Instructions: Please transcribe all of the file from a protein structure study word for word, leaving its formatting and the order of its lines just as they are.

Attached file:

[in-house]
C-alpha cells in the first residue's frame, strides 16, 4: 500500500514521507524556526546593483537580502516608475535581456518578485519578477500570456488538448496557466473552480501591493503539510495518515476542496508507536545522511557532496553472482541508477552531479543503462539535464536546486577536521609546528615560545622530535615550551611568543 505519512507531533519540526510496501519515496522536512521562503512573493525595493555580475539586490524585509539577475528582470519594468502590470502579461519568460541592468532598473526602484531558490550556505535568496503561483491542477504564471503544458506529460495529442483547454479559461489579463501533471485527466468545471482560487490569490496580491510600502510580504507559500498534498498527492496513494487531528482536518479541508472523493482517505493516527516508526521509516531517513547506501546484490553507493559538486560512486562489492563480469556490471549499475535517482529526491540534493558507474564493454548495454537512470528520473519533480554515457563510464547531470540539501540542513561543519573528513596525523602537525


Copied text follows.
[in-house]
C-alpha cells in the first residue's frame, strides 16, 4: 500500500514521507524556526546593483537580502516608475535581456518578485519578477500570456488538448496557466473552480501591493503539510495518515476542496508507536545522511557532496553472482541508477552531479543503462539535464536546486577536521609546528615560545622530535615550551611568543 505519512507531533519540526510496501519515496522536512521562503512573493525595493555580475539586490524585509539577475528582470519594468502590470502579461519568460541592468532598473526602484531558490550556505535568496503561483491542477504564471503544458506529460495529442483547454479559461489579463501533471485527466468545471482560487490569490496580491510600502510580504507559500498534498498527492496513494487531528482536518479541508472523493482517505493516527516508526521509516531517513547506501546484490553507493559538486560512486562489492563480469556490471549499475535517482529526491540534493558507474564493454548495454537512470528520473519533480554515457563510464547531470540539501540542513561543519573528513596525523602537525